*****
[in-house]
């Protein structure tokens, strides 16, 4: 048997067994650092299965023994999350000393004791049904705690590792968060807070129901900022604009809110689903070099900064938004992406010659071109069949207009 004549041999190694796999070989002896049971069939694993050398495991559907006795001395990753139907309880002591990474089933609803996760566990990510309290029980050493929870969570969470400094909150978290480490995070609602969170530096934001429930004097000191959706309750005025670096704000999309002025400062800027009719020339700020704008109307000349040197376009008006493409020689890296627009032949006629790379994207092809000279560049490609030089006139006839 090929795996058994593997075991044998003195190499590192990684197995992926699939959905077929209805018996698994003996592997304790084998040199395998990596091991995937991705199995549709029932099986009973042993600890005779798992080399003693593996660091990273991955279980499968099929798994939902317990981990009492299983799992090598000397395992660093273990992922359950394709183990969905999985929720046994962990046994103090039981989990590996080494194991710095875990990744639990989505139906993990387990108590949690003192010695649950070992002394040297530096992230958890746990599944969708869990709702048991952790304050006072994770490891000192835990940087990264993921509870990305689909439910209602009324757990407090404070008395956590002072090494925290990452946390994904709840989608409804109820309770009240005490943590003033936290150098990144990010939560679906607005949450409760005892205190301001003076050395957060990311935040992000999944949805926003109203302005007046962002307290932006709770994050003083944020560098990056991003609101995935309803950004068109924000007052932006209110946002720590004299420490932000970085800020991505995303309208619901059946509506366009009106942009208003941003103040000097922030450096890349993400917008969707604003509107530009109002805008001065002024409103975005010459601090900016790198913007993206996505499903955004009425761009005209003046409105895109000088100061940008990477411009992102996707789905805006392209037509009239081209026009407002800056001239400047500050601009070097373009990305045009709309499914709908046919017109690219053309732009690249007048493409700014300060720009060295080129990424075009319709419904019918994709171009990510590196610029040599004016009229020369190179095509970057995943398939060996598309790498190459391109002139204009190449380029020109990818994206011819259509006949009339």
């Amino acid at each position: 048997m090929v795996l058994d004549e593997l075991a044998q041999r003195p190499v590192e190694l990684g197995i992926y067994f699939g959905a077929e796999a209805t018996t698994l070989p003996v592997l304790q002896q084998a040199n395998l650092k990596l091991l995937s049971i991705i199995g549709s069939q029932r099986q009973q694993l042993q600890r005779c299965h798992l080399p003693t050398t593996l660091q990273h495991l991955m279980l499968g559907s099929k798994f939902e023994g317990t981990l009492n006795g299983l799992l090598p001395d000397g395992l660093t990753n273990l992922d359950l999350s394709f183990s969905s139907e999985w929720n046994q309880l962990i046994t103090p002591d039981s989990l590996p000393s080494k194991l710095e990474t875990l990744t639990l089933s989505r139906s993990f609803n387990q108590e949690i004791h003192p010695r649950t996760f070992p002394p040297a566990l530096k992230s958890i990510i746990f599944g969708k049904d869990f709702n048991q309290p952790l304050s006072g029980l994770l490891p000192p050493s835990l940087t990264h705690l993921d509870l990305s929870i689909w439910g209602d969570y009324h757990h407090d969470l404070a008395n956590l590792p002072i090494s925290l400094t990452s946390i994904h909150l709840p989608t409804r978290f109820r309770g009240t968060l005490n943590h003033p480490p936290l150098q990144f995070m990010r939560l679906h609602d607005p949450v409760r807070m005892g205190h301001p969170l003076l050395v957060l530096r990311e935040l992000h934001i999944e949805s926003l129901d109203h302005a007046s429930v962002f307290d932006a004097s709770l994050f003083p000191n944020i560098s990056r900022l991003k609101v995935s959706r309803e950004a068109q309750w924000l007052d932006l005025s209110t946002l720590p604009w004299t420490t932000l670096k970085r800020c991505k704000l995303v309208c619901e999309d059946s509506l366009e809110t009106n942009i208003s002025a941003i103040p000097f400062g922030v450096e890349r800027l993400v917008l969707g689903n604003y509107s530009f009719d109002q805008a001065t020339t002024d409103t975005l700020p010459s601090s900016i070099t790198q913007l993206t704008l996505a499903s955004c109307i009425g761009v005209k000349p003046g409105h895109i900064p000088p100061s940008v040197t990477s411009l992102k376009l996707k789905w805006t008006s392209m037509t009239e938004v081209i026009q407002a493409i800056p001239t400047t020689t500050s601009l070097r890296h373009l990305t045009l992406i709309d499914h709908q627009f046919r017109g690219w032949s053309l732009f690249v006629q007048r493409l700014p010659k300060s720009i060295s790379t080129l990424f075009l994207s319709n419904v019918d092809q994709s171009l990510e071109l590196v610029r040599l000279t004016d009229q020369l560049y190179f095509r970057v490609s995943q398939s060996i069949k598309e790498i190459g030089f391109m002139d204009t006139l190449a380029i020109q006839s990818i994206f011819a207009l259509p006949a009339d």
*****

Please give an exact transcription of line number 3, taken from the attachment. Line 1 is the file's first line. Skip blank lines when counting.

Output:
């Amino acid at each position: 048997m090929v795996l058994d004549e593997l075991a044998q041999r003195p190499v590192e190694l990684g197995i992926y067994f699939g959905a077929e796999a209805t018996t698994l070989p003996v592997l304790q002896q084998a040199n395998l650092k990596l091991l995937s049971i991705i199995g549709s069939q029932r099986q009973q694993l042993q600890r005779c299965h798992l080399p003693t050398t593996l660091q990273h495991l991955m279980l499968g559907s099929k798994f939902e023994g317990t981990l009492n006795g299983l799992l090598p001395d000397g395992l660093t990753n273990l992922d359950l999350s394709f183990s969905s139907e999985w929720n046994q309880l962990i046994t103090p002591d039981s989990l590996p000393s080494k194991l710095e990474t875990l990744t639990l089933s989505r139906s993990f609803n387990q108590e949690i004791h003192p010695r649950t996760f070992p002394p040297a566990l530096k992230s958890i990510i746990f599944g969708k049904d869990f709702n048991q309290p952790l304050s006072g029980l994770l490891p000192p050493s835990l940087t990264h705690l993921d509870l990305s929870i689909w439910g209602d969570y009324h757990h407090d969470l404070a008395n956590l590792p002072i090494s925290l400094t990452s946390i994904h909150l709840p989608t409804r978290f109820r309770g009240t968060l005490n943590h003033p480490p936290l150098q990144f995070m990010r939560l679906h609602d607005p949450v409760r807070m005892g205190h301001p969170l003076l050395v957060l530096r990311e935040l992000h934001i999944e949805s926003l129901d109203h302005a007046s429930v962002f307290d932006a004097s709770l994050f003083p000191n944020i560098s990056r900022l991003k609101v995935s959706r309803e950004a068109q309750w924000l007052d932006l005025s209110t946002l720590p604009w004299t420490t932000l670096k970085r800020c991505k704000l995303v309208c619901e999309d059946s509506l366009e809110t009106n942009i208003s002025a941003i103040p000097f400062g922030v450096e890349r800027l993400v917008l969707g689903n604003y509107s530009f009719d109002q805008a001065t020339t002024d409103t975005l700020p010459s601090s900016i070099t790198q913007l993206t704008l996505a499903s955004c109307i009425g761009v005209k000349p003046g409105h895109i900064p000088p100061s940008v040197t990477s411009l992102k376009l996707k789905w805006t008006s392209m037509t009239e938004v081209i026009q407002a493409i800056p001239t400047t020689t500050s601009l070097r890296h373009l990305t045009l992406i709309d499914h709908q627009f046919r017109g690219w032949s053309l732009f690249v006629q007048r493409l700014p010659k300060s720009i060295s790379t080129l990424f075009l994207s319709n419904v019918d092809q994709s171009l990510e071109l590196v610029r040599l000279t004016d009229q020369l560049y190179f095509r970057v490609s995943q398939s060996i069949k598309e790498i190459g030089f391109m002139d204009t006139l190449a380029i020109q006839s990818i994206f011819a207009l259509p006949a009339d």